An NC level is a single number rating of the noise spectrum within a space. A low number is quieter than a higher number. NC 15 is very quiet. NC 65 is very loud. NC levels are intended to be used for steady, continual background noise levels within a space, as opposed to specific noises or intermittent activity occurring there.
More Than You Wanted to Know
NC curves specify allowable sound pressure levels in octave bands over a specific portion of the audible range. They are used for engineering design and specification of building mechanical noise control elements. They are also used for existing spaces to determine if the mechanical noise levels are within the normally accepted range.
NC curves permit higher levels of low-frequency sound compared to mid and upper frequencies. This follows the general pattern of how people respond to sound over the audible range. Low- frequency sounds are generally less annoying than high-frequency sounds within the limits expressed by the various NC-curves.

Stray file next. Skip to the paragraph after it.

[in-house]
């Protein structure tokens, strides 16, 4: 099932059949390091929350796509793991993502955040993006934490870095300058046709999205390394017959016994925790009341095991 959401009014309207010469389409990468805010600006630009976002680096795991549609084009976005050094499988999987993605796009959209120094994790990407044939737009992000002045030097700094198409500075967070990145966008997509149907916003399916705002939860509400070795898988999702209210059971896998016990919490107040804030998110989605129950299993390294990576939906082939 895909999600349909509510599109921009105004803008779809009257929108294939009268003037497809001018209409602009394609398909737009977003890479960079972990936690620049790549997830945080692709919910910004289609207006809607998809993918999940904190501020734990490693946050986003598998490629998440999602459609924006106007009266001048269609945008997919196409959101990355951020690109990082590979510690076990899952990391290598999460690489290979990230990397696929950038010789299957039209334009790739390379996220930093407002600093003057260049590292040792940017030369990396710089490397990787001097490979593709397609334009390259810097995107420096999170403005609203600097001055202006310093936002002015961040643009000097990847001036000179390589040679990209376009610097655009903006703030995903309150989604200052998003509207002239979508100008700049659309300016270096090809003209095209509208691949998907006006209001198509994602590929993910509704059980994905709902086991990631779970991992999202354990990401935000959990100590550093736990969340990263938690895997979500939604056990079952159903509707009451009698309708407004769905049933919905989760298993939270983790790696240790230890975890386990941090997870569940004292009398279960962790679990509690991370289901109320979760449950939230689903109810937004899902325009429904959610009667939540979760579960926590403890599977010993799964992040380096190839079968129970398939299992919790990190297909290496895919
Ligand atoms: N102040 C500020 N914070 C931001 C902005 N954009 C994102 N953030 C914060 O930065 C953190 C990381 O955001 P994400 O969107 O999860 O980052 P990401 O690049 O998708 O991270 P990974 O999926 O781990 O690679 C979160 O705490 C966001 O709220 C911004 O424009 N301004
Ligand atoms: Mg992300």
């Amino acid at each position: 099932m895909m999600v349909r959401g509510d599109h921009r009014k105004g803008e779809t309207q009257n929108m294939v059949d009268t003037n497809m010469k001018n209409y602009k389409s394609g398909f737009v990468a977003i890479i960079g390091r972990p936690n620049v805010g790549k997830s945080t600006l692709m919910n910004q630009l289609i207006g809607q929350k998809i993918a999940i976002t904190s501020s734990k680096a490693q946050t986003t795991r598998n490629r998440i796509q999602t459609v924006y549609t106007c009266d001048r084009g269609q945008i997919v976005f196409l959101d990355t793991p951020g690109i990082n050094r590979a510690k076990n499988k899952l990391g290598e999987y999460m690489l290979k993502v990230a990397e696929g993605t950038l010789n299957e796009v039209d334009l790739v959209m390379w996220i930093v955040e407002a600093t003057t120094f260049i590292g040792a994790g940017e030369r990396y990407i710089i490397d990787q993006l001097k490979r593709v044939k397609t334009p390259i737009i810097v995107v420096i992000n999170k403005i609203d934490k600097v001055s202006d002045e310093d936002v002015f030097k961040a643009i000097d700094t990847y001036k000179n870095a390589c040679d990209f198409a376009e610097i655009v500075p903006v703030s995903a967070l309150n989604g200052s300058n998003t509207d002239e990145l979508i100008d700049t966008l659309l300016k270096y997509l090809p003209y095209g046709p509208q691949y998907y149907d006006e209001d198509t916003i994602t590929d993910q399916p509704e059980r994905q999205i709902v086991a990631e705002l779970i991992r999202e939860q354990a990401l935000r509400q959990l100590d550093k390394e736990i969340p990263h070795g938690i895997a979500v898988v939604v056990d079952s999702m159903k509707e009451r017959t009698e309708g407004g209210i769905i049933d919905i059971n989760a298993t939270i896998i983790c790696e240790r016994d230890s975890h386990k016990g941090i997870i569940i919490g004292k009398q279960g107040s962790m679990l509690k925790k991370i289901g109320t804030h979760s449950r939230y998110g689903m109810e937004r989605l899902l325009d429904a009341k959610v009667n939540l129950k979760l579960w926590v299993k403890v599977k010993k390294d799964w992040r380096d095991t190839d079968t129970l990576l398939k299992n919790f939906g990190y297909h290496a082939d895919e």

In order to meet a particular NC curve no measured octave band value can exceed the values on the NC curve.
There are various metrics used to describe indoor ambient noise levels (dBA, RC, PNC, to name a few). Each of these has its supporters and detractors, and positive and negative features, but the NC metric is probably the most commonly used. The enclosed table shows the allowable sound levels at the octave bands centered from 125 Hz to 4,000 Hz for NC 25 and NC 35.